“We’re at a point where this needs to flip, and culture needs to shape tourism,” Chang said.
Following Chang, Hannemann was more specific. He called for mandatory training and certification in Hawaiian culture for everyone working in the hospitality industry.
“Anyone who works in tourism needs to go through a program to be certified in Hawaiian culture,” he said. “What’s wrong with being certified? What’s wrong with taking refresher courses?”
A major challenge involves building a consensus around such big ideas, said Pauline Sheldon, a professor emerita at the University of Hawaii’s School of Travel Industry Management who moderated Thursday’s discussion with the mayors.
To do that will first mean institutionalizing an ongoing process where various parties can craft solutions.
“We’re not going to have the answers tomorrow,” she said in an interview. “But we have to agree we’re going to put our heads together and ask the big questions, and be uncomfortable.”
Sheldon’s panel discussion ostensibly focused on “regenerative tourism,” the new buzz phrase, which recently supplanted “sustainable tourism,” in the lexicon of industry thought leaders. The idea is that regenerative tourism can produce benefits to the community that far outweigh tourism’s negative side effects.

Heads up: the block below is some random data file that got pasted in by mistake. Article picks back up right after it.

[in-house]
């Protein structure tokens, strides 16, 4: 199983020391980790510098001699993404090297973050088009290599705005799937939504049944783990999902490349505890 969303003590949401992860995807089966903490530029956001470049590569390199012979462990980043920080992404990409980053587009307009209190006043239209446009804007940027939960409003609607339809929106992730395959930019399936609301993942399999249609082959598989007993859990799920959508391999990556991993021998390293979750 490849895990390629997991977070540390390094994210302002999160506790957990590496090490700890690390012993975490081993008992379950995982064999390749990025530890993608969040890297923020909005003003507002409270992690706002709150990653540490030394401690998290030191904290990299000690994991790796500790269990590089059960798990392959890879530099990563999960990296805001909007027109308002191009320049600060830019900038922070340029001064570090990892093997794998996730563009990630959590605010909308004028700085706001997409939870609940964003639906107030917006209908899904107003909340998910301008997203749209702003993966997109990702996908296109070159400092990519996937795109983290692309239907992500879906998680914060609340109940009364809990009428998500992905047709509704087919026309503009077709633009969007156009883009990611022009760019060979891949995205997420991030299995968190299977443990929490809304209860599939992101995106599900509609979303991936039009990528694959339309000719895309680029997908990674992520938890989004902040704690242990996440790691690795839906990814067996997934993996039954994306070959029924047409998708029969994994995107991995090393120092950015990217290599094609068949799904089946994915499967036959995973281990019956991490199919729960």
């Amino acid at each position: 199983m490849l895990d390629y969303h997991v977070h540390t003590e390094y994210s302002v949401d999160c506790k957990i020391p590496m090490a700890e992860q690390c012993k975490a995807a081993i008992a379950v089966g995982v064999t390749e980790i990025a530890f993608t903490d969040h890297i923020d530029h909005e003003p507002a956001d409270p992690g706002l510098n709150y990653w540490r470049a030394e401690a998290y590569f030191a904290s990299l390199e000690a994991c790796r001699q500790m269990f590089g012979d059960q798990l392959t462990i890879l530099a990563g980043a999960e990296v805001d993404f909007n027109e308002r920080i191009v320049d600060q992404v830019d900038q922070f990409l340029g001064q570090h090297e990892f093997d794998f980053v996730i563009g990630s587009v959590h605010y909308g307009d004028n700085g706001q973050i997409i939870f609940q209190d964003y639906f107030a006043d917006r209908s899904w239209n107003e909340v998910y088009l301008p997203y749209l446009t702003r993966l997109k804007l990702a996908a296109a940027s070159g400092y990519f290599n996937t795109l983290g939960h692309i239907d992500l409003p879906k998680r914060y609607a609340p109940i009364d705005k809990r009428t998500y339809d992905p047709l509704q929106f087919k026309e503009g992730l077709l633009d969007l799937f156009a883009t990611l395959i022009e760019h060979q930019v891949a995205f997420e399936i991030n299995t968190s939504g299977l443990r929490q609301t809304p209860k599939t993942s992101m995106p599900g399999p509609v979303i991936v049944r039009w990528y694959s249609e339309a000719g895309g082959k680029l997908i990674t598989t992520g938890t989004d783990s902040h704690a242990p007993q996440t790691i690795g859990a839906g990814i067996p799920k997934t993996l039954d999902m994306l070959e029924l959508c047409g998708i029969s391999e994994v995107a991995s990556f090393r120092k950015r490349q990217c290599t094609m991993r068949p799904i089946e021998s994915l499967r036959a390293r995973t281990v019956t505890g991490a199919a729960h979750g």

What makes a tourist activity regenerative depends on the locale, but commonly cited examples are tourists shopping at farmers’ markets or going on farm tours. Such activities support local food production and diversified agriculture and the environmental benefits that go with that.
When fielding Sheldon’s questions about regenerative tourism on their islands, the mayors tended to speak in generalities or talk about specific measures they were taking to manage tourism’s negative side effects. For example, all four mayors spoke of their work managing short-term vacation rentals located outside of resort areas.
Blangiardi, for instance, pointed to Honolulu’s passage of Bill 41, which will make it harder for people to operate short-term vacation rentals outside of resort zones when the measure takes effect in October. Such rentals are already generally illegal under Honolulu’s zoning laws, although vacation rental operators can skirt the prohibition by renting a particular unit only once every 30 days. Bill 41 eliminates that exception.
Sheldon drew out more aspirational visions from the mayors when she asked them what they wanted tourism to look like on their island in 2030.
Blangiardi said he wanted tourists to appreciate they were coming a special place and treat it as such. To express the idea, he mentioned an old ad slogan used to market Hawaii: “Come for the beauty, but stay for the people.”
Roth said he would like to see regular “cooling off periods” for highly trafficked, environmentally sensitive areas, which he said can let ecosystems rejuvenate.
Kawakami conjured up a folksy vision of 30 years hence taking his future grandchildren surfing at his favorite spots – where, unlike now, he could find parking. Shuttles would transport tourists, who would be greeted at the beach by helpful “kuleana crew” who would teach the visitors what to do.
“Instead of looking at visitors as takers, we would have a different mindset,” he said.